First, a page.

This is my second blog post in a series regarding target benefit plans (TBPs) (for Part I, which provides a general overview of TBPs, see my March 10, 2014 post). In this post I will focus on New Brunswick, as the first jurisdiction that has implemented comprehensive target benefit legislation.

In 2012, New Brunswick introduced legislation and regulations for shared risk plans (SRPs), a type of TBP. New Brunswick’s approach was to introduce SRPs as a design option outside of traditional defined benefit (DB) and defined contribution plans. The legislation could apply to public or private sector plans, single or multi-employer plans and in a unionized or non-unionized environment. There have been several plans in New Brunswick, both in the public and private sector, that have converted to shared risk under the new legislation.

As a type of TBP, an SRP includes the following features:

  • benefits are“targeted” DB-type benefits (usually career average);
  • contributions to the SRP are fixed (subject to a narrow pre-determined range); and
  • benefits may be adjusted.

The ability to adjust all benefits (including past benefits) is another lever that SRPs and other target benefit plans can use where a pension plan has funding issues. In a traditional DB plan, where a plan has funding issues, generally, additional contributions may be made and/or future benefits may be impacted. This means that in a traditional DB plan the impact is borne by the employer and/or the current and future employee groups.

SRPs have funding policies that set out the roadmap for how benefits will be managed. SRPs are designed to be flexible and adapt as plan and economic circumstances require. If an SRP fails the prescribed funding test set out in New Brunswick’s rules in two consecutive years, depending on the priorities in the plan’s funding policy, accrued base benefits for all members (including retired members) could be reduced. However, in years where the plan has excess funds cost of living adjustments, or COLA, can be paid, employer and employee contributions may be reduced (within a narrow pre-determined range) and other benefit enhancements may be granted in accordance with the plan’s funding policy.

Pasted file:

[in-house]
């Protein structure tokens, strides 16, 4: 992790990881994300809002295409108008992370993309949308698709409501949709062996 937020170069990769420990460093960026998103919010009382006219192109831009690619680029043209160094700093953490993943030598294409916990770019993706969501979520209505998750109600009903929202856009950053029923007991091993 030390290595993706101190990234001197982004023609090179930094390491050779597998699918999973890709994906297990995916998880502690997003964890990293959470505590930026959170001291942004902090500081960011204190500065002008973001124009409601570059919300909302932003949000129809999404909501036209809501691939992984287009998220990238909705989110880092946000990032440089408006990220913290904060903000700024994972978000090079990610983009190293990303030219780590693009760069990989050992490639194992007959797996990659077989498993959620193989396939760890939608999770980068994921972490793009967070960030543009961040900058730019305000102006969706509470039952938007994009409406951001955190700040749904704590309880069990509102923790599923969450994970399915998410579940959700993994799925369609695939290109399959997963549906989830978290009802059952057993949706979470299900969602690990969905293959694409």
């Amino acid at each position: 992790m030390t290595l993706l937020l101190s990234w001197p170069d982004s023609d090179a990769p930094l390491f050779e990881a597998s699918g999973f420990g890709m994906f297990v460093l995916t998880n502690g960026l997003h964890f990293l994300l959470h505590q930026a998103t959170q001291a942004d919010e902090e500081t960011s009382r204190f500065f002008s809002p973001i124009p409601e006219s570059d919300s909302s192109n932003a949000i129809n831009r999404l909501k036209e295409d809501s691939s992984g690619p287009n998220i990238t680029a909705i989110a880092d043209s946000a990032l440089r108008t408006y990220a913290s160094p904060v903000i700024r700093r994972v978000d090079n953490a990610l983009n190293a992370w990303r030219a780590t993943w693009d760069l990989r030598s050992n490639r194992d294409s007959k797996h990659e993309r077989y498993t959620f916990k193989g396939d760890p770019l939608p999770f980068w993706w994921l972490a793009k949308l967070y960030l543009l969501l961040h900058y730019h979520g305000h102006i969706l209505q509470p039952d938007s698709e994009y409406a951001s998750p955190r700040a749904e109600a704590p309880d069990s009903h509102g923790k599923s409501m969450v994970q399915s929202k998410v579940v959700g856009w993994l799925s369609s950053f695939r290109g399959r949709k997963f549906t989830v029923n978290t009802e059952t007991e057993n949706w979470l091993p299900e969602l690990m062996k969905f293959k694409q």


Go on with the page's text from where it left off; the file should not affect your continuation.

Under an SRP, COLA is generally provided on a conditional basis. That is, COLA is only paid in a given year if the plan can afford it. And when such COLA is paid, the base benefits for all plan members are augmented.

The legislation in New Brunswick also includes prescribed risk management. SRPs are subject to certain testing to help ensure that base benefit reductions are unlikely and plans can respond to any funding issues in a timely manner. There is testing that SRPs undergo at establishment to help set the contribution levels such that there is a very strong probability of base benefits not being reduced. Annual stress testing is also required to determine what actions must or may be taken under the plan’s funding policy in the year based on the open group funded position of the plan.

New Brunswick’s legislation specifically permits the conversion of accrued benefits. That is, if for example, a DB plan is converted to an SRP, the accrued DB benefits at the time of conversion become base benefits under the SRP as at conversion and subject to the SRP rules. This has been the most controversial aspect of the SRP design.

While New Brunswick has taken this laudable step to expand target benefits outside the multi-employer arena (as are currently permissible in most provinces) and provide SRPs as a design option, employers are awaiting movement from other jurisdictions. In my next blog post, I will address the status of single employer target benefits in other jurisdictions.